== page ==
#TwitterWin

This is Twitter’s biggest step toward stopping abuse yet

Like a virus that mutates more quickly than vaccines to stop it, Twitter’s problems with harassment are continually evolving—one week, unassuming punctuation marks become viral racial slurs, the next the mundane names of Silicon Valley companies take on dark new meaning.

But a new feature Twitter is reportedly working on may go a long way toward fighting this ever-evolving abuse. On Sunday, as reported by The Next Web, users spotted a new feature that allows individual users to mute specific hashtags and phrases from appearing in their feeds.

The feature though appears to have been accidentally released too early—it’s no longer available. (It appeared after Twitter announced last week during the company’s quarterly earnings report that it is developing a suite of new safety tools and policies.) We hope to see it return in the near future.

This new feature is similar to one Instagram released earlier this year. It is an excellent strategy that would allow Twitter to, in a way, curb abuse before it actually happens.

Balancing freedom of expression and ensuring that users feel safe on Twitter is a delicate mission. But allowing users to decide for themselves what kind of commentary is taking it too far ensures that when one user expresses a view that may be hurtful to another, the other user doesn’t have to suffer the effects.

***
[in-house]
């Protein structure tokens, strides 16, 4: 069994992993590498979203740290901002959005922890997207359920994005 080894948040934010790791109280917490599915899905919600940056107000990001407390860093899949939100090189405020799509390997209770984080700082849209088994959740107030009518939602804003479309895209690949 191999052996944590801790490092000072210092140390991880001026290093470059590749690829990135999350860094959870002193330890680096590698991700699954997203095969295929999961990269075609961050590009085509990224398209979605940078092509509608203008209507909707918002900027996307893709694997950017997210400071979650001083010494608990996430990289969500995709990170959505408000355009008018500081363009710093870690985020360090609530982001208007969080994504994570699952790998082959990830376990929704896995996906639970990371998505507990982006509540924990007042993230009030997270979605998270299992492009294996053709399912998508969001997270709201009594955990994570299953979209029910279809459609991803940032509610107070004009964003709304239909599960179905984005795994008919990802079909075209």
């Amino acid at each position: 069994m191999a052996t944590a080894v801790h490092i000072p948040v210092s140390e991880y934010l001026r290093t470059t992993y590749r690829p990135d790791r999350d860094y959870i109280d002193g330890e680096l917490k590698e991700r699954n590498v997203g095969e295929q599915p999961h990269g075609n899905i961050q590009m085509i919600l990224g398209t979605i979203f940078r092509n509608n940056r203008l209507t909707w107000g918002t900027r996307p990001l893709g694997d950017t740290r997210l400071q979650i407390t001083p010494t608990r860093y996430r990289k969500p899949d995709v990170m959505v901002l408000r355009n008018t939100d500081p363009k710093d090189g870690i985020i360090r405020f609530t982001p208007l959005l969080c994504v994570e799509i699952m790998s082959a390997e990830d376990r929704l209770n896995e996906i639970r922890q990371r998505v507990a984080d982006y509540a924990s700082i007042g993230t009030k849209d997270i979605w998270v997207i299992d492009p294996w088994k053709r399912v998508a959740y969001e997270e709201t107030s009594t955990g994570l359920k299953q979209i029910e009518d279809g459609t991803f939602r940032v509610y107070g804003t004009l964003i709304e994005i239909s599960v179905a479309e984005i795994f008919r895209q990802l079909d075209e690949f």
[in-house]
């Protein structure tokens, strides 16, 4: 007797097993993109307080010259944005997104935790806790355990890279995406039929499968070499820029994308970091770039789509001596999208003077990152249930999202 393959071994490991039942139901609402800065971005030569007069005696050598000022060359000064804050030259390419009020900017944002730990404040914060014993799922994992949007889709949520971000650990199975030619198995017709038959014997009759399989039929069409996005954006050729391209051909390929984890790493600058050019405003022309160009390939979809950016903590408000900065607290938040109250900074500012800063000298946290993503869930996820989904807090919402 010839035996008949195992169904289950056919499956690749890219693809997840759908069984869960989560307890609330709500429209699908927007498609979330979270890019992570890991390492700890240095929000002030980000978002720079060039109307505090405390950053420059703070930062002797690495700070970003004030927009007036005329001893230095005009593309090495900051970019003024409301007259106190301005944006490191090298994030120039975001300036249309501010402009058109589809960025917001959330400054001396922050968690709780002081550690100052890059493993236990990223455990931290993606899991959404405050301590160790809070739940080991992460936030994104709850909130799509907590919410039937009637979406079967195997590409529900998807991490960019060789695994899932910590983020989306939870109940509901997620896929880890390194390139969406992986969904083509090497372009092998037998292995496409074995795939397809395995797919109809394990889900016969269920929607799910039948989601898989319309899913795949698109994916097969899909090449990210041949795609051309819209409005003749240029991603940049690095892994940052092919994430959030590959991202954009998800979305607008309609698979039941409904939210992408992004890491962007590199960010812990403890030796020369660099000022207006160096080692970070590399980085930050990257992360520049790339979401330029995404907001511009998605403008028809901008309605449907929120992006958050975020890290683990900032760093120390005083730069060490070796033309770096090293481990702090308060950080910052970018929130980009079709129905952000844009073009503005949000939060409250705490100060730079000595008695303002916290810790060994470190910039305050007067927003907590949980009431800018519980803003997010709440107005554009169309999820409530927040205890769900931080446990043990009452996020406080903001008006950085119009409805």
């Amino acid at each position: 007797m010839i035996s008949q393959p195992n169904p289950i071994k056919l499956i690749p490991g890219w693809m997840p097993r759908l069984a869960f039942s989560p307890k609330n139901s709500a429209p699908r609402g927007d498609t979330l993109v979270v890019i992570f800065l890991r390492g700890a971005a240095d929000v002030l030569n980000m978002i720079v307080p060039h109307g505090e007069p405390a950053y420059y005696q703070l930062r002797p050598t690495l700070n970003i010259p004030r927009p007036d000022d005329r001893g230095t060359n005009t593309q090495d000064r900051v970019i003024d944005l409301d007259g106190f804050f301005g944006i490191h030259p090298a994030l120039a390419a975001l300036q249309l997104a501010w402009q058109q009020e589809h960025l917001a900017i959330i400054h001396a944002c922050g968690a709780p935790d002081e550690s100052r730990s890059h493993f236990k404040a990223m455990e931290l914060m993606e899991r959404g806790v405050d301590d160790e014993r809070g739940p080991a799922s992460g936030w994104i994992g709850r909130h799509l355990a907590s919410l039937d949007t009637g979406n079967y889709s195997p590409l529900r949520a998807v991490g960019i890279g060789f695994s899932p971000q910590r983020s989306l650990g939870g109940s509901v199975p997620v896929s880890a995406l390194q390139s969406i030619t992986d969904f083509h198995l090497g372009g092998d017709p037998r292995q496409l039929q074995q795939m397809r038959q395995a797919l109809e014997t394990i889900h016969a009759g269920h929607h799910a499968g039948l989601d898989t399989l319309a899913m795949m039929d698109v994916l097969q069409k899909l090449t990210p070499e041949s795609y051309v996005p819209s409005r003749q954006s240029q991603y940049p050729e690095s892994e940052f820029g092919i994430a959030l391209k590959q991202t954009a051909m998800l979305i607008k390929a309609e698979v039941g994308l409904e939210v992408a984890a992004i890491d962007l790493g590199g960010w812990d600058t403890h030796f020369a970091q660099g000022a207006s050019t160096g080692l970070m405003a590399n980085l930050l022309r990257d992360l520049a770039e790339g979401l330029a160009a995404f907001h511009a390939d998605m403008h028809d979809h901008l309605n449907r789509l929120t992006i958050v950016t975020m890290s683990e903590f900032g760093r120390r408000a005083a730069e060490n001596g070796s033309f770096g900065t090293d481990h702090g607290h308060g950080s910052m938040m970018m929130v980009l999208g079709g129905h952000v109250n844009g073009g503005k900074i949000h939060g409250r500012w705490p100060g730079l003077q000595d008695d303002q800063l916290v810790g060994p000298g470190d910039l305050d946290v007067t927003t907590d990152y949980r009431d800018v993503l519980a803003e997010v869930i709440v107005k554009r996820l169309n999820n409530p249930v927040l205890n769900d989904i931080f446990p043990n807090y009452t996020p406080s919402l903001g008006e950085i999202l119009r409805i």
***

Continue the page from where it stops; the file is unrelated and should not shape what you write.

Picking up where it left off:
Over the past two years, Twitter has taken many steps to let its users know that it takes harassment seriously: It has banned revenge porn, issued new anti-harassment rules, established a trust and safety council, and de-verified high-profile users that it considers abusive. But those efforts seem to have not worked very well. To wit: A report from the Anti-Defamation League earlier this month found that of the 1,600 Twitter accounts that have sent out thousands of anti-Semitic tweets targeted at journalists over the past year, Twitter suspended just 21% of them.

Rather than moderating abuse itself, Twitter seems to be trending toward allowing individual users to set those rules for themselves. In August, Twitter introduced a quality filter, along with a setting to allow users to limit who they receive notifications from. Increasing the degree of control users have in their notification settings will surely serve to curb abuse further. Allowing someone to block accounts with no avatar, for example, might go a long way toward eradicating users who have made new accounts just to troll.

The risk, of course, is that users turn Twitter into a self-censored bubble. But any solution to harassment is likely to have some tradeoffs. This one both allows Twitter to avoid making strict, blanket rules for what kind of speech is and is not acceptable and allows harassment targeting strategies to adapt at internet speed. Like Instagram’s new policy, it would be a move toward a more balanced internet.

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On Nov. 15, we’ll be discussing strategies like this that actually might help make the internet a nicer place at the Real Future Fair in Oakland. Come join us to take part in the conversation.